CDRIVE

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That's why I like Tina. Finding parts and drawing schematics is fast. Very fast!

Chris
 

hevans1944

Hop - AC8NS
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The thing you are trying to build is basically a classic job for comparators.
No, it's basically a classic job for an analog-to-digital converter and a microprocessor.

Since the NTC thermistor is more or less linear over the temperature range in question, it shouldn't require anything more fancy than an 8-bit ADC. Test the range of the A/D conversions and bin them into eight outputs according to temperature, one for each LED you want to light up. Program it so they light in sequence and stay lit (like a real thermometer) or just one lights up depending on what bin the input falls into.

You won't learn much about electronics, but Microchip PIC microprocessors are tons of fun in their own right... and very inexpensive once you have laid out the fifty bux or so for the PICkit 3 programming pod. Make sure you purchase this pod and the chips from Microchip or an authorized distributor because there are a lot of Asian counterfeits floating around.

And if you are really lazy, or just anxious to get something up and working, just purchase an Arduino Uno and program it from your desktop or laptop computer. All the gazintas and gazoutas you need are right there on the Arduino. Just add some LEDs and a thermistor and a few resistors. Voila! An LED thermometer to impress and amaze your friends with your newly acquired electronics prowess. Plenty of "sketches" available on the Internet for this sort of thing, so you don't even have to roll your own code. What's not to like? :eek:
 

dorke

Jun 20, 2015
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I use Tina Classic but it's not freeware. A freeware version of Tina called Tina-TI can be downloaded from the Texas Instruments website.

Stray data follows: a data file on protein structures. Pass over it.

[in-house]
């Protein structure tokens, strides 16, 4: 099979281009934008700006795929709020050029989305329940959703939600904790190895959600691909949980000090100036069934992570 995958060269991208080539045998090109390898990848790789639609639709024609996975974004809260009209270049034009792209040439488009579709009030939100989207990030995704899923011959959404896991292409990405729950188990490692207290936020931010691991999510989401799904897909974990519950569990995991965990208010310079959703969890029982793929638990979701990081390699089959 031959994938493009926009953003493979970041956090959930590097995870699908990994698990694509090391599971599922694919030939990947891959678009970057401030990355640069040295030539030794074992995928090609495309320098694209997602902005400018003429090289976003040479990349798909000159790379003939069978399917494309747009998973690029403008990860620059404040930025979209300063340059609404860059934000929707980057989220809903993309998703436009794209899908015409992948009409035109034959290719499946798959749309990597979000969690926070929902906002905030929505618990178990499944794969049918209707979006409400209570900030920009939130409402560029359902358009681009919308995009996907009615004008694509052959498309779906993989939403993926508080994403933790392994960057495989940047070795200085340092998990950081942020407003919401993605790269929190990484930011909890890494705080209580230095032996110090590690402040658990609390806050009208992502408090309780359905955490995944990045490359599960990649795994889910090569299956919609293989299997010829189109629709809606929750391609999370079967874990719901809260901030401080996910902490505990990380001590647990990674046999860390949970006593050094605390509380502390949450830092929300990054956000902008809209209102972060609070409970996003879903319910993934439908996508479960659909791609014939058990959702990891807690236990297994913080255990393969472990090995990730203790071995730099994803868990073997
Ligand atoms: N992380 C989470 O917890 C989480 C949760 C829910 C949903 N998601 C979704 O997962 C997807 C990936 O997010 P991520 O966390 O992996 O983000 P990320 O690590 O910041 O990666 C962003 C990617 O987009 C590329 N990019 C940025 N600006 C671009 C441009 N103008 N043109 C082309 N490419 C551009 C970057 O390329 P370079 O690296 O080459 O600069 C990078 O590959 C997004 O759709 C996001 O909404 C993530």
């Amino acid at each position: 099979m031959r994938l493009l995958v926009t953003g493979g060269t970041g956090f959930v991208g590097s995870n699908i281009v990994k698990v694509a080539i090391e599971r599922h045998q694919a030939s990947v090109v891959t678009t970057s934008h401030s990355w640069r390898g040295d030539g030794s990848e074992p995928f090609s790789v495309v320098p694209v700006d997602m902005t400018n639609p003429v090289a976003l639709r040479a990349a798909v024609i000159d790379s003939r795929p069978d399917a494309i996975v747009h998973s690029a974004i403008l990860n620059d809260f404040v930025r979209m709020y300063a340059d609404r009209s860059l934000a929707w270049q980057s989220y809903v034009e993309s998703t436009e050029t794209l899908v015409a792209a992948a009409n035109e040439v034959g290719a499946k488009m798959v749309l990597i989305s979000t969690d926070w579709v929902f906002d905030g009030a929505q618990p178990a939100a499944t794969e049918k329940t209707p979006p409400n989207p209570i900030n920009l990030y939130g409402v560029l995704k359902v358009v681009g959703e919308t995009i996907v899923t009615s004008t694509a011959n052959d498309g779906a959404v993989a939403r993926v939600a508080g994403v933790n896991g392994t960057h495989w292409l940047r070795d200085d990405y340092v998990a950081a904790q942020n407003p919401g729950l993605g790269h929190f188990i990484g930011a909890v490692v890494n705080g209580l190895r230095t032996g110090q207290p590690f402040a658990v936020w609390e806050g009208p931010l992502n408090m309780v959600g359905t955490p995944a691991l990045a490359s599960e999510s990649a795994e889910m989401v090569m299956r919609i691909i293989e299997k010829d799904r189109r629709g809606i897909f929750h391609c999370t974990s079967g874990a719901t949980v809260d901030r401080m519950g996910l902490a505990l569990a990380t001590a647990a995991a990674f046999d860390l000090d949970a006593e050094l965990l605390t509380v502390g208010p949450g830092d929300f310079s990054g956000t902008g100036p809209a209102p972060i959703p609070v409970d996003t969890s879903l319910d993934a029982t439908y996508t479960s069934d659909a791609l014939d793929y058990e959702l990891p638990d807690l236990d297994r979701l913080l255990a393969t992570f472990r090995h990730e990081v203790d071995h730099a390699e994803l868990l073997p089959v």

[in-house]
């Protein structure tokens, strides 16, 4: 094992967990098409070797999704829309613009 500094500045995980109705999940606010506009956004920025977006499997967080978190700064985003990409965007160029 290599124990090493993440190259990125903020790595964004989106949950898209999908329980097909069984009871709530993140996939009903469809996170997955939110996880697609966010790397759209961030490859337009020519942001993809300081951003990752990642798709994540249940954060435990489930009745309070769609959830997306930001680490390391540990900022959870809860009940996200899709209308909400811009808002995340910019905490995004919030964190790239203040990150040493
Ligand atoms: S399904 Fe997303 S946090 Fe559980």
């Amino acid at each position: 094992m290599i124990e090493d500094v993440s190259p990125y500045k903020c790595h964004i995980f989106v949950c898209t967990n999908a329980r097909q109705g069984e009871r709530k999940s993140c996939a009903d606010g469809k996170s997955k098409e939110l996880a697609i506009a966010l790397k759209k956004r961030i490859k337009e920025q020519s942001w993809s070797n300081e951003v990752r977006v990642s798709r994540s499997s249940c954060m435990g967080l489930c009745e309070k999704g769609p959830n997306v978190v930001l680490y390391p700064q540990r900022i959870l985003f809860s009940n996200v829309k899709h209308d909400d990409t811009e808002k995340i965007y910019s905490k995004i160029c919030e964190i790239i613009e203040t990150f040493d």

BTW, I see your spellcheck nailed you again.... "Drowning"? :D

Chris
Yep, we did it again.
I can say the spellchecker(and the late hour) is Drowning me indeed:(
BTW,If you are around,what do I need it anyways ;)

Will correct it ,thanks.
 

dorke

Jun 20, 2015
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No, it's basically a classic job for an analog-to-digital converter and a microprocessor.

Since the NTC thermistor is more or less linear over the temperature range in question, it shouldn't require anything more fancy than an 8-bit ADC. Test the range of the A/D conversions and bin them into eight outputs according to temperature, one for each LED you want to light up. Program it so they light in sequence and stay lit (like a real thermometer) or just one lights up depending on what bin the input falls into.

You won't learn much about electronics, but Microchip PIC microprocessors are tons of fun in their own right... and very inexpensive once you have laid out the fifty bux or so for the PICkit 3 programming pod. Make sure you purchase this pod and the chips from Microchip or an authorized distributor because there are a lot of Asian counterfeits floating around.

And if you are really lazy, or just anxious to get something up and working, just purchase an Arduino Uno and program it from your desktop or laptop computer. All the gazintas and gazoutas you need are right there on the Arduino. Just add some LEDs and a thermistor and a few resistors. Voila! An LED thermometer to impress and amaze your friends with your newly acquired electronics prowess. Plenty of "sketches" available on the Internet for this sort of thing, so you don't even have to roll your own code. What's not to like? :eek:

Don't agree on that one.
That will totally miss the point of learning analog electronics and concepts.
It will move the all thing into the "software realm" which isn't the point here at all.

One thing I do agree on,
the implementation I suggested is indeed a kind of A/D...a flash A/D is build that way.
 

CDRIVE

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If Dave is going make that monumental leap to micro's I'd advise him to go Picaxe! Every aspect of the Picaxe system, initial cost, programming hardware, chip cost vs arduino, learning curve and support will be the most painless.